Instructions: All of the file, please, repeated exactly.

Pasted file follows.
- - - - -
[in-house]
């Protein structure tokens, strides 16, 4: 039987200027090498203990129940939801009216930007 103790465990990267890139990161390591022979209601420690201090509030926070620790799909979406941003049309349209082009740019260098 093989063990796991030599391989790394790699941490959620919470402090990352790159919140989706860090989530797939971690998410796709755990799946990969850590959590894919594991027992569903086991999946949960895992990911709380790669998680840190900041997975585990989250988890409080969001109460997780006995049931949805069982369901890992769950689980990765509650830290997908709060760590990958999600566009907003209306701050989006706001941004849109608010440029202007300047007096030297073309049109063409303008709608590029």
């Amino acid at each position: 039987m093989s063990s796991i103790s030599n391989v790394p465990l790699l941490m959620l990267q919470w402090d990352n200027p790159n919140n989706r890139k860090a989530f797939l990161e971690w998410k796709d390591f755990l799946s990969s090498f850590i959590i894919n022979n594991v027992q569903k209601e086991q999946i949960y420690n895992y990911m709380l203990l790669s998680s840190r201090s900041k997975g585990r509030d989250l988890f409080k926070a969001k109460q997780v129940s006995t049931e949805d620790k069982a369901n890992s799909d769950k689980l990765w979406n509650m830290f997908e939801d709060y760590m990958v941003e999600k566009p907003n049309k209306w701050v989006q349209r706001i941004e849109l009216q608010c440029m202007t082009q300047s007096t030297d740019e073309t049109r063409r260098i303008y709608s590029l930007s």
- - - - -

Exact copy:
[in-house]
């Protein structure tokens, strides 16, 4: 039987200027090498203990129940939801009216930007 103790465990990267890139990161390591022979209601420690201090509030926070620790799909979406941003049309349209082009740019260098 093989063990796991030599391989790394790699941490959620919470402090990352790159919140989706860090989530797939971690998410796709755990799946990969850590959590894919594991027992569903086991999946949960895992990911709380790669998680840190900041997975585990989250988890409080969001109460997780006995049931949805069982369901890992769950689980990765509650830290997908709060760590990958999600566009907003209306701050989006706001941004849109608010440029202007300047007096030297073309049109063409303008709608590029």
């Amino acid at each position: 039987m093989s063990s796991i103790s030599n391989v790394p465990l790699l941490m959620l990267q919470w402090d990352n200027p790159n919140n989706r890139k860090a989530f797939l990161e971690w998410k796709d390591f755990l799946s990969s090498f850590i959590i894919n022979n594991v027992q569903k209601e086991q999946i949960y420690n895992y990911m709380l203990l790669s998680s840190r201090s900041k997975g585990r509030d989250l988890f409080k926070a969001k109460q997780v129940s006995t049931e949805d620790k069982a369901n890992s799909d769950k689980l990765w979406n509650m830290f997908e939801d709060y760590m990958v941003e999600k566009p907003n049309k209306w701050v989006q349209r706001i941004e849109l009216q608010c440029m202007t082009q300047s007096t030297d740019e073309t049109r063409r260098i303008y709608s590029l930007s």